7

I have a large text file and I only want to look at some of the lines. The first line I want matches a regex R, and when the line matches the regex S, I don't care about that line, or any following lines. Lines in the middle will not match R. Is there a way to do this on the command line in a bash command so I can pipe the output somewhere after?

  • 2
    Please give input and output examples, and what means a line in the middle? Not the first and not the last line? – chaos Apr 28 '15 at 8:59
  • For GNU sed '/R/,/S/!d;/S/Q' large.text.file – Costas Apr 28 '15 at 9:01
  • More portable sed --posix -n '/R/{:1;p;n;/S/!b1;};/S/q' – Costas Apr 28 '15 at 9:24
  • Your POSIX one is not POSIX (; is a valid character in the name of a label, you need ; before } (and can't have anything after) – Stéphane Chazelas Apr 28 '15 at 9:26
  • 2
    @chaos, though an example might help, the question is clearly specified without any ambiguity (the only possible one being whether a line may match both R and S) which is rare enough here to be praised. It certainly doesn't warrant closing as unclear. – Stéphane Chazelas Apr 28 '15 at 10:38
5

With sed:

sed -n '/R/,$!d; /S/q; p'

Example:

$ seq 20 | sed -n '/6/,$!d; /1/q; p'
6
7
8
9
2

with perl:

# perl -ne 'print if ( /R/ .. /S/ ); last if /S/'

It does print the S-Matching regexp, tho'

2

With awk

awk 'x&&/S/{exit};x+=/R/' file

Example

seq 20 | awk 'x&&/1/{exit};x+=/6/'
6
7
8
9
  • It could be optimised by not looking for subsequent Rs like awk '/R/,0{if (/S/) exit; print}' – Stéphane Chazelas Apr 28 '15 at 9:40
  • @StéphaneChazelas Cool,don't edit my answer to add unnecessary semi colons please :) – user78605 Apr 28 '15 at 9:42
  • the semi-colon is required by POSIX. – Stéphane Chazelas Apr 28 '15 at 9:43
  • @StéphaneChazelas No they aren't ? Atleast not when using the --posix or --compat argument ? Also for your optimisation, i doubt that would make even a seconds difference on a terabyte file. – user78605 Apr 28 '15 at 9:45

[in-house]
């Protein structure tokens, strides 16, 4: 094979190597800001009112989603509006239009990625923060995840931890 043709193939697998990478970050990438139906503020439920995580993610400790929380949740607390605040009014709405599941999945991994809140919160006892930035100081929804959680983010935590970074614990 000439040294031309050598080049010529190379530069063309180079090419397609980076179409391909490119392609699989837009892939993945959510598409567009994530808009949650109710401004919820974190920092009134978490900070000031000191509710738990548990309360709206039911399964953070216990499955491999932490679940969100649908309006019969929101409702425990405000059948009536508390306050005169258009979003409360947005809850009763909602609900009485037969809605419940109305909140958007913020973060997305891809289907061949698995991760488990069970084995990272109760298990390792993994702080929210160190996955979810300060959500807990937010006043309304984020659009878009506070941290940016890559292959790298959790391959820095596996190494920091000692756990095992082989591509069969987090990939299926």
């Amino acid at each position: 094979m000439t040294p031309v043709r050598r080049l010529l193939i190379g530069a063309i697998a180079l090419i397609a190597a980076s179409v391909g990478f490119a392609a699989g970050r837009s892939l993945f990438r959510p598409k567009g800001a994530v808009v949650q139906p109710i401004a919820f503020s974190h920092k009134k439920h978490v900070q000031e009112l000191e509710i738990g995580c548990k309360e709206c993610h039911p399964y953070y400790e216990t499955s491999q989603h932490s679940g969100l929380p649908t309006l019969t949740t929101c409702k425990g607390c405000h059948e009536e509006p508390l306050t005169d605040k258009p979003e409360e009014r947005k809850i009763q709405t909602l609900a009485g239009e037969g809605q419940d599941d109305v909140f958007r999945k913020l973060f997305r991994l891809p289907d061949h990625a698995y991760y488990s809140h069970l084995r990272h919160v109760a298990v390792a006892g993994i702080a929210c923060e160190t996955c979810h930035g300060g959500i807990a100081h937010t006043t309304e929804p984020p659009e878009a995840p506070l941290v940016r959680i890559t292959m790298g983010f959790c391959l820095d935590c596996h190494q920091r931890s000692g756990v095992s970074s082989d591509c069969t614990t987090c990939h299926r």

• Actually, I even once filed a request to the Austin group so that restriction be relaxed as I couldn't find any implementation that enforced it but it was rejected by the maintainer of GNU awk. (please also note that my comments are never intended as being confrontational, only at adding information). – Stéphane Chazelas Apr 28 '15 at 9:52
-1

I have written a programme to solve this fromto

You can use it like this:

cat file | fromto -f R -T S

Where R is the regex you want to grab from, and S is the regex you want to grab to. It will print out all lines between those two. -f means "include the 'from' line", -F would mean "don't include the 'from' line". Likewise with -t/-T. The question was to exclude the 'to' line, hence -T is the argument for that requirement. If you used -t it would print the 'to' line (but not lines afterwards)

  • Plese explain about your application. – PersianGulf Apr 28 '15 at 14:45
  • I have expanded this to include details. – Rory Apr 28 '15 at 14:56

Your Answer

By clicking “Post Your Answer”, you agree to our terms of service, privacy policy and cookie policy

Not the answer you're looking for? Browse other questions tagged or ask your own question.